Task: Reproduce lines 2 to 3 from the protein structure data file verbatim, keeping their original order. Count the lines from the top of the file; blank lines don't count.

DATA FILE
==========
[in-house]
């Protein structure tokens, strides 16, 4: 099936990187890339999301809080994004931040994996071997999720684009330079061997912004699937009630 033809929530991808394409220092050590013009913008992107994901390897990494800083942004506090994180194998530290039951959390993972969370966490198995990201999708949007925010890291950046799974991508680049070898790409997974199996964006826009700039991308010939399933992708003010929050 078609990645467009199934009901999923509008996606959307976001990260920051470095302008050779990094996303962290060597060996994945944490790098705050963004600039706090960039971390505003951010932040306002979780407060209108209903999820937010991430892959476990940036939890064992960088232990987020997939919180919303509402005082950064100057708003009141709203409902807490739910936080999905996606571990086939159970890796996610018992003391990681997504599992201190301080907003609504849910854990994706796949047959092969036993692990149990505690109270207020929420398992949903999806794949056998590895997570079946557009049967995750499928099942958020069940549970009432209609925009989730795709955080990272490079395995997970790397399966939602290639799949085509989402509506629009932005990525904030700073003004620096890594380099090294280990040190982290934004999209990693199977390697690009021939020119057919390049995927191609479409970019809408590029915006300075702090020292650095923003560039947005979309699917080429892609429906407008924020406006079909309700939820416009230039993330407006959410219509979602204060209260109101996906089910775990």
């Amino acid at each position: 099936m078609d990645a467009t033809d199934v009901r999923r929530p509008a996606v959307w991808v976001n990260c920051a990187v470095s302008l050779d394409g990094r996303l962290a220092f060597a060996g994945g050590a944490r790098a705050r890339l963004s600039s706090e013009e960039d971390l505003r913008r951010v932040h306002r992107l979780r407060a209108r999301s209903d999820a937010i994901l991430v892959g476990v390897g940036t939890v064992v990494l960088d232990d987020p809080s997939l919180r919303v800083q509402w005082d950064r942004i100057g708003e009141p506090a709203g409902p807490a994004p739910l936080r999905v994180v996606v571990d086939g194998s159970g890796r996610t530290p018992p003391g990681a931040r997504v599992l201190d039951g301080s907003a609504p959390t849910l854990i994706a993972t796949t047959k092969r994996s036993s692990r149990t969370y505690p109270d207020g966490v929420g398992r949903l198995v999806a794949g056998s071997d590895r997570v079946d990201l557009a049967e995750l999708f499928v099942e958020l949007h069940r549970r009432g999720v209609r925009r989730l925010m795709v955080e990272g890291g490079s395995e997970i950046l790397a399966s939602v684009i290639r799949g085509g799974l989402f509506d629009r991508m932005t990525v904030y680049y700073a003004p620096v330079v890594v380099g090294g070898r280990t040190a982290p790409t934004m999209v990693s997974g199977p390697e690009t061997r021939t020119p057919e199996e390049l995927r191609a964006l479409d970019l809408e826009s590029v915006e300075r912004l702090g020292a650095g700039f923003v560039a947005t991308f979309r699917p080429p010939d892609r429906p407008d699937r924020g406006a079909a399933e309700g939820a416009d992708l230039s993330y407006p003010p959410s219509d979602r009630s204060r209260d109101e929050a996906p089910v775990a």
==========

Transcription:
């Protein structure tokens, strides 16, 4: 099936990187890339999301809080994004931040994996071997999720684009330079061997912004699937009630 033809929530991808394409220092050590013009913008992107994901390897990494800083942004506090994180194998530290039951959390993972969370966490198995990201999708949007925010890291950046799974991508680049070898790409997974199996964006826009700039991308010939399933992708003010929050 078609990645467009199934009901999923509008996606959307976001990260920051470095302008050779990094996303962290060597060996994945944490790098705050963004600039706090960039971390505003951010932040306002979780407060209108209903999820937010991430892959476990940036939890064992960088232990987020997939919180919303509402005082950064100057708003009141709203409902807490739910936080999905996606571990086939159970890796996610018992003391990681997504599992201190301080907003609504849910854990994706796949047959092969036993692990149990505690109270207020929420398992949903999806794949056998590895997570079946557009049967995750499928099942958020069940549970009432209609925009989730795709955080990272490079395995997970790397399966939602290639799949085509989402509506629009932005990525904030700073003004620096890594380099090294280990040190982290934004999209990693199977390697690009021939020119057919390049995927191609479409970019809408590029915006300075702090020292650095923003560039947005979309699917080429892609429906407008924020406006079909309700939820416009230039993330407006959410219509979602204060209260109101996906089910775990």
């Amino acid at each position: 099936m078609d990645a467009t033809d199934v009901r999923r929530p509008a996606v959307w991808v976001n990260c920051a990187v470095s302008l050779d394409g990094r996303l962290a220092f060597a060996g994945g050590a944490r790098a705050r890339l963004s600039s706090e013009e960039d971390l505003r913008r951010v932040h306002r992107l979780r407060a209108r999301s209903d999820a937010i994901l991430v892959g476990v390897g940036t939890v064992v990494l960088d232990d987020p809080s997939l919180r919303v800083q509402w005082d950064r942004i100057g708003e009141p506090a709203g409902p807490a994004p739910l936080r999905v994180v996606v571990d086939g194998s159970g890796r996610t530290p018992p003391g990681a931040r997504v599992l201190d039951g301080s907003a609504p959390t849910l854990i994706a993972t796949t047959k092969r994996s036993s692990r149990t969370y505690p109270d207020g966490v929420g398992r949903l198995v999806a794949g056998s071997d590895r997570v079946d990201l557009a049967e995750l999708f499928v099942e958020l949007h069940r549970r009432g999720v209609r925009r989730l925010m795709v955080e990272g890291g490079s395995e997970i950046l790397a399966s939602v684009i290639r799949g085509g799974l989402f509506d629009r991508m932005t990525v904030y680049y700073a003004p620096v330079v890594v380099g090294g070898r280990t040190a982290p790409t934004m999209v990693s997974g199977p390697e690009t061997r021939t020119p057919e199996e390049l995927r191609a964006l479409d970019l809408e826009s590029v915006e300075r912004l702090g020292a650095g700039f923003v560039a947005t991308f979309r699917p080429p010939d892609r429906p407008d699937r924020g406006a079909a399933e309700g939820a416009d992708l230039s993330y407006p003010p959410s219509d979602r009630s204060r209260d109101e929050a996906p089910v775990a």